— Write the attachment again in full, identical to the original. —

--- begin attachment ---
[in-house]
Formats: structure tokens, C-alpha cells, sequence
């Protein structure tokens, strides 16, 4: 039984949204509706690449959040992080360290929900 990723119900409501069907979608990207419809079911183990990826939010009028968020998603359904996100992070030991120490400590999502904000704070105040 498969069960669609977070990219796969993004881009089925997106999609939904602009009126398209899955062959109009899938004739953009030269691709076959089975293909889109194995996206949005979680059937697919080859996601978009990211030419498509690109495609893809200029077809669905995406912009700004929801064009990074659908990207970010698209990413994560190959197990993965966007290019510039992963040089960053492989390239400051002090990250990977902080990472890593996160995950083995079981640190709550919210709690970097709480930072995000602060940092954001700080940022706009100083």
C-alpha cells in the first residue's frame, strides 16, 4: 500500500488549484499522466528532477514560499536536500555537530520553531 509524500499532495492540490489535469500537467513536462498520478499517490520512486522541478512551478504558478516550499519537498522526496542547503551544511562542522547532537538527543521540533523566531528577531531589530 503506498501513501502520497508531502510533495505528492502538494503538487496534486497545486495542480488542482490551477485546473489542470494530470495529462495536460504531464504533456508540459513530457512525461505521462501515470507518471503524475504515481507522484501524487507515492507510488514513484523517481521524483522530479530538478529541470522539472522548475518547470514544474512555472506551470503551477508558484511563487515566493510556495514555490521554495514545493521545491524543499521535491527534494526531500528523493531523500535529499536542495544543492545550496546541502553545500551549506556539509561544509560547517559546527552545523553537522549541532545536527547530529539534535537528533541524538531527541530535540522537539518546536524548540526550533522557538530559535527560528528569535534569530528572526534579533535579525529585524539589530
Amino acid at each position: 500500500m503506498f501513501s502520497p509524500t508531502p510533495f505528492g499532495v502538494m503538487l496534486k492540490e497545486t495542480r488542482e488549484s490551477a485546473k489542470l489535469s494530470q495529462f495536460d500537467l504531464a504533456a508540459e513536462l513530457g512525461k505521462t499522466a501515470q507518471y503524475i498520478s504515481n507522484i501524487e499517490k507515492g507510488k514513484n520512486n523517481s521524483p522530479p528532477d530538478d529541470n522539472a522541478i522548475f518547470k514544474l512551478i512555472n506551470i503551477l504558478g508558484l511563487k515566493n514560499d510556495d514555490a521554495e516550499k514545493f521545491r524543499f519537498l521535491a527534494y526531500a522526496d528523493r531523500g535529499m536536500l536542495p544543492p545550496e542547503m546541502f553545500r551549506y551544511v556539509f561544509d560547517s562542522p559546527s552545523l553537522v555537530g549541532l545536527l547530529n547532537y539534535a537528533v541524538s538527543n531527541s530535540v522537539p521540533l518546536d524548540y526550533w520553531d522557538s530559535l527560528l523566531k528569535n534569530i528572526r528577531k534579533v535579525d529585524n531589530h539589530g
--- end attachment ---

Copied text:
[in-house]
Formats: structure tokens, C-alpha cells, sequence
């Protein structure tokens, strides 16, 4: 039984949204509706690449959040992080360290929900 990723119900409501069907979608990207419809079911183990990826939010009028968020998603359904996100992070030991120490400590999502904000704070105040 498969069960669609977070990219796969993004881009089925997106999609939904602009009126398209899955062959109009899938004739953009030269691709076959089975293909889109194995996206949005979680059937697919080859996601978009990211030419498509690109495609893809200029077809669905995406912009700004929801064009990074659908990207970010698209990413994560190959197990993965966007290019510039992963040089960053492989390239400051002090990250990977902080990472890593996160995950083995079981640190709550919210709690970097709480930072995000602060940092954001700080940022706009100083």
C-alpha cells in the first residue's frame, strides 16, 4: 500500500488549484499522466528532477514560499536536500555537530520553531 509524500499532495492540490489535469500537467513536462498520478499517490520512486522541478512551478504558478516550499519537498522526496542547503551544511562542522547532537538527543521540533523566531528577531531589530 503506498501513501502520497508531502510533495505528492502538494503538487496534486497545486495542480488542482490551477485546473489542470494530470495529462495536460504531464504533456508540459513530457512525461505521462501515470507518471503524475504515481507522484501524487507515492507510488514513484523517481521524483522530479530538478529541470522539472522548475518547470514544474512555472506551470503551477508558484511563487515566493510556495514555490521554495514545493521545491524543499521535491527534494526531500528523493531523500535529499536542495544543492545550496546541502553545500551549506556539509561544509560547517559546527552545523553537522549541532545536527547530529539534535537528533541524538531527541530535540522537539518546536524548540526550533522557538530559535527560528528569535534569530528572526534579533535579525529585524539589530
Amino acid at each position: 500500500m503506498f501513501s502520497p509524500t508531502p510533495f505528492g499532495v502538494m503538487l496534486k492540490e497545486t495542480r488542482e488549484s490551477a485546473k489542470l489535469s494530470q495529462f495536460d500537467l504531464a504533456a508540459e513536462l513530457g512525461k505521462t499522466a501515470q507518471y503524475i498520478s504515481n507522484i501524487e499517490k507515492g507510488k514513484n520512486n523517481s521524483p522530479p528532477d530538478d529541470n522539472a522541478i522548475f518547470k514544474l512551478i512555472n506551470i503551477l504558478g508558484l511563487k515566493n514560499d510556495d514555490a521554495e516550499k514545493f521545491r524543499f519537498l521535491a527534494y526531500a522526496d528523493r531523500g535529499m536536500l536542495p544543492p545550496e542547503m546541502f553545500r551549506y551544511v556539509f561544509d560547517s562542522p559546527s552545523l553537522v555537530g549541532l545536527l547530529n547532537y539534535a537528533v541524538s538527543n531527541s530535540v522537539p521540533l518546536d524548540y526550533w520553531d522557538s530559535l527560528l523566531k528569535n534569530i528572526r528577531k534579533v535579525d529585524n531589530h539589530g